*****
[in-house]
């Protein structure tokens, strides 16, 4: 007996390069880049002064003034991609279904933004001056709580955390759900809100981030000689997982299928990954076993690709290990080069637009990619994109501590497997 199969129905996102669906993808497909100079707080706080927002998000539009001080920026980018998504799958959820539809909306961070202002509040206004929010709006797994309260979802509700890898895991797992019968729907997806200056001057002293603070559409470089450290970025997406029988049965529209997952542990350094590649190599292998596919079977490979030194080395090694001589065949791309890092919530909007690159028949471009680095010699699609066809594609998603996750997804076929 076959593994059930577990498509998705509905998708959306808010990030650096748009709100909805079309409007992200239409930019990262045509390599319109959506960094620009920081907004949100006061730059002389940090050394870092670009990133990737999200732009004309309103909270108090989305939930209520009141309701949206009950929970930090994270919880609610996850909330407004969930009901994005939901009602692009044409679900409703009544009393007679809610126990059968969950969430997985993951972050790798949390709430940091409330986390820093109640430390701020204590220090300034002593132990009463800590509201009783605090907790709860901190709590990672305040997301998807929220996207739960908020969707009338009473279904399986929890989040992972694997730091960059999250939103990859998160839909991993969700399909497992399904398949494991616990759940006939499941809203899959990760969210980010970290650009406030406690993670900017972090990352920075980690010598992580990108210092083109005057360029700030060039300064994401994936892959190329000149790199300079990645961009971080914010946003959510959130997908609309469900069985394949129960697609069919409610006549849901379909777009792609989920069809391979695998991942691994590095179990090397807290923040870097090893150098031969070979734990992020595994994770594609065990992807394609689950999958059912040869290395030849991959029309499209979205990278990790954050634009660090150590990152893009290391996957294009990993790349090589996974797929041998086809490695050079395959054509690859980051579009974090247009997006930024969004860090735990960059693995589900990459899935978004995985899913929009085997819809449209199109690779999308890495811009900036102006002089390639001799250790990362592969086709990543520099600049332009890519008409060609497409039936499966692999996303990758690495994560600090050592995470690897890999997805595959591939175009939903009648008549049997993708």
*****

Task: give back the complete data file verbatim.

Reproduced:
[in-house]
């Protein structure tokens, strides 16, 4: 007996390069880049002064003034991609279904933004001056709580955390759900809100981030000689997982299928990954076993690709290990080069637009990619994109501590497997 199969129905996102669906993808497909100079707080706080927002998000539009001080920026980018998504799958959820539809909306961070202002509040206004929010709006797994309260979802509700890898895991797992019968729907997806200056001057002293603070559409470089450290970025997406029988049965529209997952542990350094590649190599292998596919079977490979030194080395090694001589065949791309890092919530909007690159028949471009680095010699699609066809594609998603996750997804076929 076959593994059930577990498509998705509905998708959306808010990030650096748009709100909805079309409007992200239409930019990262045509390599319109959506960094620009920081907004949100006061730059002389940090050394870092670009990133990737999200732009004309309103909270108090989305939930209520009141309701949206009950929970930090994270919880609610996850909330407004969930009901994005939901009602692009044409679900409703009544009393007679809610126990059968969950969430997985993951972050790798949390709430940091409330986390820093109640430390701020204590220090300034002593132990009463800590509201009783605090907790709860901190709590990672305040997301998807929220996207739960908020969707009338009473279904399986929890989040992972694997730091960059999250939103990859998160839909991993969700399909497992399904398949494991616990759940006939499941809203899959990760969210980010970290650009406030406690993670900017972090990352920075980690010598992580990108210092083109005057360029700030060039300064994401994936892959190329000149790199300079990645961009971080914010946003959510959130997908609309469900069985394949129960697609069919409610006549849901379909777009792609989920069809391979695998991942691994590095179990090397807290923040870097090893150098031969070979734990992020595994994770594609065990992807394609689950999958059912040869290395030849991959029309499209979205990278990790954050634009660090150590990152893009290391996957294009990993790349090589996974797929041998086809490695050079395959054509690859980051579009974090247009997006930024969004860090735990960059693995589900990459899935978004995985899913929009085997819809449209199109690779999308890495811009900036102006002089390639001799250790990362592969086709990543520099600049332009890519008409060609497409039936499966692999996303990758690495994560600090050592995470690897890999997805595959591939175009939903009648008549049997993708």